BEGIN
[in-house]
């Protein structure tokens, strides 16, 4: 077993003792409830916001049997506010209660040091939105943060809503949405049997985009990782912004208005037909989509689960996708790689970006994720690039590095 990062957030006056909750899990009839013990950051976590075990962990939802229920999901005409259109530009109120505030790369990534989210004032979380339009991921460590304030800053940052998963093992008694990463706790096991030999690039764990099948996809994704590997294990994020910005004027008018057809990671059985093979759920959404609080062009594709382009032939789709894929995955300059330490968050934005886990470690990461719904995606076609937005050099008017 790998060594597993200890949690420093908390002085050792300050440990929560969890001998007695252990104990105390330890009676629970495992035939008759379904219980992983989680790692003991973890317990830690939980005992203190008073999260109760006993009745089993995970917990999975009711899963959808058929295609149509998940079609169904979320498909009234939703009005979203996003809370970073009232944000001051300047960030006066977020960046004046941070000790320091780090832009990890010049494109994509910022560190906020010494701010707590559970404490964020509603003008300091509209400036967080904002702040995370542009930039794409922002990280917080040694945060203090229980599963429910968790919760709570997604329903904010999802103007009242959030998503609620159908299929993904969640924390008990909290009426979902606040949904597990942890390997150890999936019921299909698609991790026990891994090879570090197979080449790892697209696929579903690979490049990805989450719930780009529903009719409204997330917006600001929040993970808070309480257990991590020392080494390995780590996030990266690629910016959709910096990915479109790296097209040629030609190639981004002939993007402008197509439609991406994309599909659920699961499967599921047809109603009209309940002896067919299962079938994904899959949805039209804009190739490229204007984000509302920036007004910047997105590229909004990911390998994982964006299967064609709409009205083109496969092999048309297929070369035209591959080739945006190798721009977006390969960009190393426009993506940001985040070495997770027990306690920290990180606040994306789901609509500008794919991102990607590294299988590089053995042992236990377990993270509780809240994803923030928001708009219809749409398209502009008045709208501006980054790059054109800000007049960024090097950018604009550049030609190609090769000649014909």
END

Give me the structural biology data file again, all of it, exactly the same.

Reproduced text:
[in-house]
């Protein structure tokens, strides 16, 4: 077993003792409830916001049997506010209660040091939105943060809503949405049997985009990782912004208005037909989509689960996708790689970006994720690039590095 990062957030006056909750899990009839013990950051976590075990962990939802229920999901005409259109530009109120505030790369990534989210004032979380339009991921460590304030800053940052998963093992008694990463706790096991030999690039764990099948996809994704590997294990994020910005004027008018057809990671059985093979759920959404609080062009594709382009032939789709894929995955300059330490968050934005886990470690990461719904995606076609937005050099008017 790998060594597993200890949690420093908390002085050792300050440990929560969890001998007695252990104990105390330890009676629970495992035939008759379904219980992983989680790692003991973890317990830690939980005992203190008073999260109760006993009745089993995970917990999975009711899963959808058929295609149509998940079609169904979320498909009234939703009005979203996003809370970073009232944000001051300047960030006066977020960046004046941070000790320091780090832009990890010049494109994509910022560190906020010494701010707590559970404490964020509603003008300091509209400036967080904002702040995370542009930039794409922002990280917080040694945060203090229980599963429910968790919760709570997604329903904010999802103007009242959030998503609620159908299929993904969640924390008990909290009426979902606040949904597990942890390997150890999936019921299909698609991790026990891994090879570090197979080449790892697209696929579903690979490049990805989450719930780009529903009719409204997330917006600001929040993970808070309480257990991590020392080494390995780590996030990266690629910016959709910096990915479109790296097209040629030609190639981004002939993007402008197509439609991406994309599909659920699961499967599921047809109603009209309940002896067919299962079938994904899959949805039209804009190739490229204007984000509302920036007004910047997105590229909004990911390998994982964006299967064609709409009205083109496969092999048309297929070369035209591959080739945006190798721009977006390969960009190393426009993506940001985040070495997770027990306690920290990180606040994306789901609509500008794919991102990607590294299988590089053995042992236990377990993270509780809240994803923030928001708009219809749409398209502009008045709208501006980054790059054109800000007049960024090097950018604009550049030609190609090769000649014909």